PVC Roofing: What You Should Know

Time: 2020-11-03

Of all the new types of roofing available on the market today, one of the least understood is PVC roofing. PVC is often thought of as plumbing pipes, but this versatile plastic can also be used to very great affect on some types of roofs such as conservatories and flat roofs.

Residential & Commercial Roofing, Siding, Gutters, Windows and Doors.

What Is PVC?
PVC stands for polyvinyl chloride, a type of plastic formed through a gaseous reaction of ethylene with oxygen and hydrochloric acid. As a roofing material, the plasticized attributes help lend it a strength that can help make the roof more durable and lower maintenance than similar materials.

PVC Roofing Uses
PVC roofs come in two general types. One is primarily used on flat roofs, while the other is used on conservatories.

PVC Flat Roofing
Like most materials used on flat roofing, PVC comes in a membrane form. This membrane is rolled out onto the roof and adhered to the deck either with adhesives or nails. The addition of the plastics to the membrane helps to make it impervious to punctures and rips that sometimes plague other types of flat roofs. It is also chemical resistant and fairly low maintenance, making it an ideal choice for some types of commercial buildings.

Like asphalt roofing, PVC is usually heat welded at the seams. This is beneficial because seams are the weakest part of a flat roof, the heat welding helps to seal the areas and keep them watertight. A good PVC roof is both lightweight and durable, lasting approximately 20 years, or about the longest lifespan of any flat roof.

The biggest drawback to using PVC roofing on a flat roof is the fact that it cannot interact with asphalt materials in any way. Some flat roofs are made up of a combination of materials, or may have hot asphalt applied on top of the membrane. This cannot be done with PVC roofing, and if asphalt roofing is used in conjunction with PVC, the two areas must be kept separate from one another.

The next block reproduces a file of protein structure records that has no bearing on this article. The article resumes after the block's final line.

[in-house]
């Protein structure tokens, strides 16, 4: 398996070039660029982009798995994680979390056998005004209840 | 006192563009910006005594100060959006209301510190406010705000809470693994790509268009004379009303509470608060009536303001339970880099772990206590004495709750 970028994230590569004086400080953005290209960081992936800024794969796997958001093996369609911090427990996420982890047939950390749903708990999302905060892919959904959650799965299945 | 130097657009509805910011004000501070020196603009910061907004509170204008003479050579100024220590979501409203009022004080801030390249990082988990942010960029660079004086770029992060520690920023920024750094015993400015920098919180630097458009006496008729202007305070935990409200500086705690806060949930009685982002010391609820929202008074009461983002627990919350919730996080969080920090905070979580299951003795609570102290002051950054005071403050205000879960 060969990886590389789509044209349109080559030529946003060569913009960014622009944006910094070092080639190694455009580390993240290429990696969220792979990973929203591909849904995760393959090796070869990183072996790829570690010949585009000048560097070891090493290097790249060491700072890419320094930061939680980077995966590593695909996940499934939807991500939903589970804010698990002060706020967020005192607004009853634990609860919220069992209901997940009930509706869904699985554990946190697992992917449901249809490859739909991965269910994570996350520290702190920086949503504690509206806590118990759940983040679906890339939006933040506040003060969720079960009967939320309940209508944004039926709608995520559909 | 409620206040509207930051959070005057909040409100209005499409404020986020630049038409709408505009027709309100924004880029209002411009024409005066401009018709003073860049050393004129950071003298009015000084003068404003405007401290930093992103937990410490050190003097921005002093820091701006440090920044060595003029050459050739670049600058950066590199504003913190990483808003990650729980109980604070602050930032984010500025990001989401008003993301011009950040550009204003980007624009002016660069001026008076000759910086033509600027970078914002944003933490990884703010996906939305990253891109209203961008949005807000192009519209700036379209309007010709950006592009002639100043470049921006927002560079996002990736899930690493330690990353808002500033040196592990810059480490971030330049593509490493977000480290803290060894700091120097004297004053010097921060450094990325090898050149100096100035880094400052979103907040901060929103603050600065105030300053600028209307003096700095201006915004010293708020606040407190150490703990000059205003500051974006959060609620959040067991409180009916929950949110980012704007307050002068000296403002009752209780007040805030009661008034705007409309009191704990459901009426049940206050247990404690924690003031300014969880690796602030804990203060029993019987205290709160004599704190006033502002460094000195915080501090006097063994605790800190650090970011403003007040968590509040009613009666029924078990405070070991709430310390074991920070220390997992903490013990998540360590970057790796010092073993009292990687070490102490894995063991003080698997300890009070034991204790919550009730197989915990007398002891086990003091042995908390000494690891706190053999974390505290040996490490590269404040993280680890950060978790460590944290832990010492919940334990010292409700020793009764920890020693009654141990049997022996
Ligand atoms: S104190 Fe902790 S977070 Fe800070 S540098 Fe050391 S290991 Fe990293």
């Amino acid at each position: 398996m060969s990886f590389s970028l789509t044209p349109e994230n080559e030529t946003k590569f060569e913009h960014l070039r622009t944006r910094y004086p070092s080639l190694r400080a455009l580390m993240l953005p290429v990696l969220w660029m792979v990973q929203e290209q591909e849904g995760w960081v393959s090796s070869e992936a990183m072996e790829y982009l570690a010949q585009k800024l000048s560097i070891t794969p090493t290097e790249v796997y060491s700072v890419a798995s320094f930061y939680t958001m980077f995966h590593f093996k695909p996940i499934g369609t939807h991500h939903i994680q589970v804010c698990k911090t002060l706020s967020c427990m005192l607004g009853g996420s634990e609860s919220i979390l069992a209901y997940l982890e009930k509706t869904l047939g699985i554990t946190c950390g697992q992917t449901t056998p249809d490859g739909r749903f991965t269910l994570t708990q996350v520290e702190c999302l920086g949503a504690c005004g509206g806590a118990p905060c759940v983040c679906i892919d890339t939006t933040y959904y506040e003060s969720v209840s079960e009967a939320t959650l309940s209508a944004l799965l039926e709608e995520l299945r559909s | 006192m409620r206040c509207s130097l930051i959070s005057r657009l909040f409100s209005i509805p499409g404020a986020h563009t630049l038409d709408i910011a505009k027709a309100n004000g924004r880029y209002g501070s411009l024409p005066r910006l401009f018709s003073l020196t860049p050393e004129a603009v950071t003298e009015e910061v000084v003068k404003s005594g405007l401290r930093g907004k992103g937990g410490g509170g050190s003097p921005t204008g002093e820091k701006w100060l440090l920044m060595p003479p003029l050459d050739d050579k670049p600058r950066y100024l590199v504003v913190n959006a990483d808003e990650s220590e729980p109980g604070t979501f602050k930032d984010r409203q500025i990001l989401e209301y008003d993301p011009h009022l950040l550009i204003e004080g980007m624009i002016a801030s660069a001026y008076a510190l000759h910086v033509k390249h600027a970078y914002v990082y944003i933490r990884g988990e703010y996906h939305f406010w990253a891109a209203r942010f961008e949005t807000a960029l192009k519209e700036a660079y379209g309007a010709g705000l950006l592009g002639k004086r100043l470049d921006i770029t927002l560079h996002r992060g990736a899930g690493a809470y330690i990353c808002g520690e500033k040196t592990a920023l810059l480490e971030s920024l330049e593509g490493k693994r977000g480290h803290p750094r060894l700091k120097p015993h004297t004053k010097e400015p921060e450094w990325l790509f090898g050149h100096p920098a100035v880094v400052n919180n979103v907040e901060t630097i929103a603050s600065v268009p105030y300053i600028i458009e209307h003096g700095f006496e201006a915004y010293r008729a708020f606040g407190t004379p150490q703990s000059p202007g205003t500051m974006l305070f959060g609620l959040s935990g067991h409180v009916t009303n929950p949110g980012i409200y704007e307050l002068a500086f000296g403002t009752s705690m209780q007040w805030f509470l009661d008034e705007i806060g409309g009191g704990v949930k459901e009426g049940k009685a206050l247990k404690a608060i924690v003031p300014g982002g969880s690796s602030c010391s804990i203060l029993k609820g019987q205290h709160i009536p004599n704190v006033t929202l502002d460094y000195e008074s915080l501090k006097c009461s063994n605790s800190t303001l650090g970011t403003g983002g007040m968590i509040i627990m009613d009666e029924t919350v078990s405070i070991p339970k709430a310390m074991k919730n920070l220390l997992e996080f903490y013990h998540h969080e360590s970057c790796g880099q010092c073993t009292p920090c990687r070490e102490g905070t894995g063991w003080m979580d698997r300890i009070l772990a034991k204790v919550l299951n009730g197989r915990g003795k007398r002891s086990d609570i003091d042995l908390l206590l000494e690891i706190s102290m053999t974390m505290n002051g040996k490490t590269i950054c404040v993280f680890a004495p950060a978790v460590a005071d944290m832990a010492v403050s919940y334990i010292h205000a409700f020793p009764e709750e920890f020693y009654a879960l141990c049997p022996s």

PVC roofing comes in a wide variety of different thicknesses. Unlike some types of flat roofing in this case, thicker is better and often makes the roof more resistant to cracking or splitting.

PVC Conservatory Roofing
PVC conservatory roofs are relatively new. Conservatory roofs were originally made up of at least 74% glass, but recent laws have changed that allow them to be covered with a wide variety of different materials. Because of the structure of the conservatory, however – at least 50% glass – the roof needs to be fairly lightweight in order to be supported without affecting the structure.

PVC roof panels and membranes are both extremely lightweight, making them ideal for conservatory roofs. PVC is a little slower to catch on than other types of conservatory roofing and it can be difficult to find a roofing contractor that can work with it. Most types of PVC roofing used on conservatories are installed in panels that resemble standing-seam roofs. The panels interlock with one another or use fasteners to hold them together. Like most lightweight panel roofs, they need to be attached and ballasted carefully to ensure that they are as durable as possible and do not leak. Installation is everything to this type of panel, so finding a reputable roofing contractor that works with it is the key to a successful roof.

Potential for Future Use
PVC is slow to catch on as a roofing material, mostly because no one has heard of it as it isn’t widely promoted. As more people begin to realize it’s benefits – lightweight, chemically impervious, and difficult to puncture – it may begin to get more use in the future on additional roof types as well.

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